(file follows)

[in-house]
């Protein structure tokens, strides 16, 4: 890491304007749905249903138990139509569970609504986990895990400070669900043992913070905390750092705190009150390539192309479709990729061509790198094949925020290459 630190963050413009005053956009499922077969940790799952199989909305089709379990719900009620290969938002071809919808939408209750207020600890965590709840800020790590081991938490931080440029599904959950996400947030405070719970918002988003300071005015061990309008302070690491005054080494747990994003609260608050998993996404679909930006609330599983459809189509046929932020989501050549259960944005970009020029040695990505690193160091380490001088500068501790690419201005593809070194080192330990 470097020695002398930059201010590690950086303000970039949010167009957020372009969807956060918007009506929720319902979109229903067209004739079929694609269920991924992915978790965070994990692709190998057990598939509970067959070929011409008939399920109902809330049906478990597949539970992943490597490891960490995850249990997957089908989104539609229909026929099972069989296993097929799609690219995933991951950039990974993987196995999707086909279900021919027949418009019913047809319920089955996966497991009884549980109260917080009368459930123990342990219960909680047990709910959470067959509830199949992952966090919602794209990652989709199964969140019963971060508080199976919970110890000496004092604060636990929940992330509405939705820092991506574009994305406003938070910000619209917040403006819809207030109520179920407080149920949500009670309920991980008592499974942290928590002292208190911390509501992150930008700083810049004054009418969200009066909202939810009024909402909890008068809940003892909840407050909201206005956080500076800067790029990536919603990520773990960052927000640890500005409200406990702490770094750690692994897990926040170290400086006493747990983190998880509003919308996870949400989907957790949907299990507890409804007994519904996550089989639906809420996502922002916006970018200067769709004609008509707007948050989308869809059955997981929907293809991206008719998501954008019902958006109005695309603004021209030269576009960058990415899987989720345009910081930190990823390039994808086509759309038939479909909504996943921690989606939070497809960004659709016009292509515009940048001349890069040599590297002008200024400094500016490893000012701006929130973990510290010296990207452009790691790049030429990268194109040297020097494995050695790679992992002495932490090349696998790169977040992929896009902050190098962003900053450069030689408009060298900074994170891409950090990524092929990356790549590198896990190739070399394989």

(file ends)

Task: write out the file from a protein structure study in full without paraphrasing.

[in-house]
């Protein structure tokens, strides 16, 4: 890491304007749905249903138990139509569970609504986990895990400070669900043992913070905390750092705190009150390539192309479709990729061509790198094949925020290459 630190963050413009005053956009499922077969940790799952199989909305089709379990719900009620290969938002071809919808939408209750207020600890965590709840800020790590081991938490931080440029599904959950996400947030405070719970918002988003300071005015061990309008302070690491005054080494747990994003609260608050998993996404679909930006609330599983459809189509046929932020989501050549259960944005970009020029040695990505690193160091380490001088500068501790690419201005593809070194080192330990 470097020695002398930059201010590690950086303000970039949010167009957020372009969807956060918007009506929720319902979109229903067209004739079929694609269920991924992915978790965070994990692709190998057990598939509970067959070929011409008939399920109902809330049906478990597949539970992943490597490891960490995850249990997957089908989104539609229909026929099972069989296993097929799609690219995933991951950039990974993987196995999707086909279900021919027949418009019913047809319920089955996966497991009884549980109260917080009368459930123990342990219960909680047990709910959470067959509830199949992952966090919602794209990652989709199964969140019963971060508080199976919970110890000496004092604060636990929940992330509405939705820092991506574009994305406003938070910000619209917040403006819809207030109520179920407080149920949500009670309920991980008592499974942290928590002292208190911390509501992150930008700083810049004054009418969200009066909202939810009024909402909890008068809940003892909840407050909201206005956080500076800067790029990536919603990520773990960052927000640890500005409200406990702490770094750690692994897990926040170290400086006493747990983190998880509003919308996870949400989907957790949907299990507890409804007994519904996550089989639906809420996502922002916006970018200067769709004609008509707007948050989308869809059955997981929907293809991206008719998501954008019902958006109005695309603004021209030269576009960058990415899987989720345009910081930190990823390039994808086509759309038939479909909504996943921690989606939070497809960004659709016009292509515009940048001349890069040599590297002008200024400094500016490893000012701006929130973990510290010296990207452009790691790049030429990268194109040297020097494995050695790679992992002495932490090349696998790169977040992929896009902050190098962003900053450069030689408009060298900074994170891409950090990524092929990356790549590198896990190739070399394989």